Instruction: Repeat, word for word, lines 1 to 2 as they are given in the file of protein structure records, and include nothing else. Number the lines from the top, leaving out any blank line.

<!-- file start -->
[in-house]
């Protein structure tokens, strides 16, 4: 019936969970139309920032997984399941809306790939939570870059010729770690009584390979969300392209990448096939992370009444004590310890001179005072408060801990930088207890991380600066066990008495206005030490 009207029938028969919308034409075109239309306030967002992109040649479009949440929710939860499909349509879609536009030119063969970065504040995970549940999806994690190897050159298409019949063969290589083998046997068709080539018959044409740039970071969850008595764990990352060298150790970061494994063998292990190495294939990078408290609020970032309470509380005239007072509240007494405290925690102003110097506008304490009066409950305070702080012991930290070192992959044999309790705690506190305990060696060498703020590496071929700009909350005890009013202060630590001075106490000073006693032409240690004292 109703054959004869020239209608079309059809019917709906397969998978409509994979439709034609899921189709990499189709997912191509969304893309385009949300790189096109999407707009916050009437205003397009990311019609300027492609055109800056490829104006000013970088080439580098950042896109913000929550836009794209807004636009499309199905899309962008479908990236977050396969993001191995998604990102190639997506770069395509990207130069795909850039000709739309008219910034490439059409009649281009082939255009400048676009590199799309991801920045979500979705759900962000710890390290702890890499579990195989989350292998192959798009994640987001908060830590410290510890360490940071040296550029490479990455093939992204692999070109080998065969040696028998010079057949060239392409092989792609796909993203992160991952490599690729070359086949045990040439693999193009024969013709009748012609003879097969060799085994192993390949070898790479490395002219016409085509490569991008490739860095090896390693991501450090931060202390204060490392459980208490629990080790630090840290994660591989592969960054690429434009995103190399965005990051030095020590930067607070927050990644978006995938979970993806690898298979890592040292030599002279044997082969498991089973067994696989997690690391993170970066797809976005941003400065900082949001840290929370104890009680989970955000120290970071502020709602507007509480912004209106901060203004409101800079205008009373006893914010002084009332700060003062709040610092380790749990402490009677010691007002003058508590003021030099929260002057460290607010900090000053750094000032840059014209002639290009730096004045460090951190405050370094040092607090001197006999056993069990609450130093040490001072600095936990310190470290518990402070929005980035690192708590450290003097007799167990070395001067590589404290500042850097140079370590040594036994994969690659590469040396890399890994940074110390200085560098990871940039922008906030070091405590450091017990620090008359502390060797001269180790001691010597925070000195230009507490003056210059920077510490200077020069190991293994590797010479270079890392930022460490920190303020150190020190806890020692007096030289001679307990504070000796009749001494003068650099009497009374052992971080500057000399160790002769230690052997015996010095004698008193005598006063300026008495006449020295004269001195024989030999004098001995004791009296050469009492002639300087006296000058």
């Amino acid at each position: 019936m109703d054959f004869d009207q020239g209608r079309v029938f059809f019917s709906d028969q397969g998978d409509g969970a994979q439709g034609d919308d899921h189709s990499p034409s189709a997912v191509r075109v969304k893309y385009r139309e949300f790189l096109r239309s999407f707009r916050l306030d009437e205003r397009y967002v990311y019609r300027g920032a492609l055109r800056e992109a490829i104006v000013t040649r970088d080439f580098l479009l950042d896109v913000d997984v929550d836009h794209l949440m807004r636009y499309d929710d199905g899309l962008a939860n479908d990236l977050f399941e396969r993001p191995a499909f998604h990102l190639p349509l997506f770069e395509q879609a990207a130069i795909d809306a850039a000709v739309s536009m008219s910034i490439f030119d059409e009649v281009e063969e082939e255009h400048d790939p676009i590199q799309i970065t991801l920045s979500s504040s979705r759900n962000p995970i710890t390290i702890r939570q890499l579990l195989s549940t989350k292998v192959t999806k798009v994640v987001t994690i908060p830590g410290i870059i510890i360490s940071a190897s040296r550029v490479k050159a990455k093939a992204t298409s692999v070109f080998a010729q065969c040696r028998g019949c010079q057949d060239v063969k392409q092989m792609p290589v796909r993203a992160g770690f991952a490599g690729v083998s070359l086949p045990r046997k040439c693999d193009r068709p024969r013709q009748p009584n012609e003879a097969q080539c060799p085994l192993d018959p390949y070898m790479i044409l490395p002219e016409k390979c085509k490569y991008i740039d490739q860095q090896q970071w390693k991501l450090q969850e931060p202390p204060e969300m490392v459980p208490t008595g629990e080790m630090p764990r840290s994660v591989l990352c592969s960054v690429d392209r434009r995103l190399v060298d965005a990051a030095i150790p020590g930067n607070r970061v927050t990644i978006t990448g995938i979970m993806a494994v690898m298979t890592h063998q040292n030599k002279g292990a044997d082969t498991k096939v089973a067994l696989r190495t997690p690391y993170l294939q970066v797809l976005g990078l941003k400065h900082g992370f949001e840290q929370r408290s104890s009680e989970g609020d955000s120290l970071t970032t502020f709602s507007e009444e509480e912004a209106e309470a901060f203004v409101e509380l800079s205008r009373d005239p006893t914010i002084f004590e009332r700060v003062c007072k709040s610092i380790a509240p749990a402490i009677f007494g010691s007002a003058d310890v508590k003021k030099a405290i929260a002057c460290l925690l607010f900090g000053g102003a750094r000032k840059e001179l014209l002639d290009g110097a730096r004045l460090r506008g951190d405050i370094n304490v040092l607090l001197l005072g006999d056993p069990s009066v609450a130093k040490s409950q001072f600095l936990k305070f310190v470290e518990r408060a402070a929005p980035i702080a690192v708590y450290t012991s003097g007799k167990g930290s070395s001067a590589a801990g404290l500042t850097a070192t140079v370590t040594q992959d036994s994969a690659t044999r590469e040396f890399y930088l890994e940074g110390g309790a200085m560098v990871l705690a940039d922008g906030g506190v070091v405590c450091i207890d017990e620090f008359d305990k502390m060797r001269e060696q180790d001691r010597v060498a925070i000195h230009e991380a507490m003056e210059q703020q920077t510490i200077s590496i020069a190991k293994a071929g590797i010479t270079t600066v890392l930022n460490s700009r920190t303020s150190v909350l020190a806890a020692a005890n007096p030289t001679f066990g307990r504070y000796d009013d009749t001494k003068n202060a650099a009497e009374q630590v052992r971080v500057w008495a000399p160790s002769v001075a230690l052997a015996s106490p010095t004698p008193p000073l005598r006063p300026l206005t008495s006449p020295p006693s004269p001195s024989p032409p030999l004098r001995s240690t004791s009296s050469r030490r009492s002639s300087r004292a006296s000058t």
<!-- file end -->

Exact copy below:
[in-house]
């Protein structure tokens, strides 16, 4: 019936969970139309920032997984399941809306790939939570870059010729770690009584390979969300392209990448096939992370009444004590310890001179005072408060801990930088207890991380600066066990008495206005030490 009207029938028969919308034409075109239309306030967002992109040649479009949440929710939860499909349509879609536009030119063969970065504040995970549940999806994690190897050159298409019949063969290589083998046997068709080539018959044409740039970071969850008595764990990352060298150790970061494994063998292990190495294939990078408290609020970032309470509380005239007072509240007494405290925690102003110097506008304490009066409950305070702080012991930290070192992959044999309790705690506190305990060696060498703020590496071929700009909350005890009013202060630590001075106490000073006693032409240690004292 109703054959004869020239209608079309059809019917709906397969998978409509994979439709034609899921189709990499189709997912191509969304893309385009949300790189096109999407707009916050009437205003397009990311019609300027492609055109800056490829104006000013970088080439580098950042896109913000929550836009794209807004636009499309199905899309962008479908990236977050396969993001191995998604990102190639997506770069395509990207130069795909850039000709739309008219910034490439059409009649281009082939255009400048676009590199799309991801920045979500979705759900962000710890390290702890890499579990195989989350292998192959798009994640987001908060830590410290510890360490940071040296550029490479990455093939992204692999070109080998065969040696028998010079057949060239392409092989792609796909993203992160991952490599690729070359086949045990040439693999193009024969013709009748012609003879097969060799085994192993390949070898790479490395002219016409085509490569991008490739860095090896390693991501450090931060202390204060490392459980208490629990080790630090840290994660591989592969960054690429434009995103190399965005990051030095020590930067607070927050990644978006995938979970993806690898298979890592040292030599002279044997082969498991089973067994696989997690690391993170970066797809976005941003400065900082949001840290929370104890009680989970955000120290970071502020709602507007509480912004209106901060203004409101800079205008009373006893914010002084009332700060003062709040610092380790749990402490009677010691007002003058508590003021030099929260002057460290607010900090000053750094000032840059014209002639290009730096004045460090951190405050370094040092607090001197006999056993069990609450130093040490001072600095936990310190470290518990402070929005980035690192708590450290003097007799167990070395001067590589404290500042850097140079370590040594036994994969690659590469040396890399890994940074110390200085560098990871940039922008906030070091405590450091017990620090008359502390060797001269180790001691010597925070000195230009507490003056210059920077510490200077020069190991293994590797010479270079890392930022460490920190303020150190020190806890020692007096030289001679307990504070000796009749001494003068650099009497009374052992971080500057000399160790002769230690052997015996010095004698008193005598006063300026008495006449020295004269001195024989030999004098001995004791009296050469009492002639300087006296000058």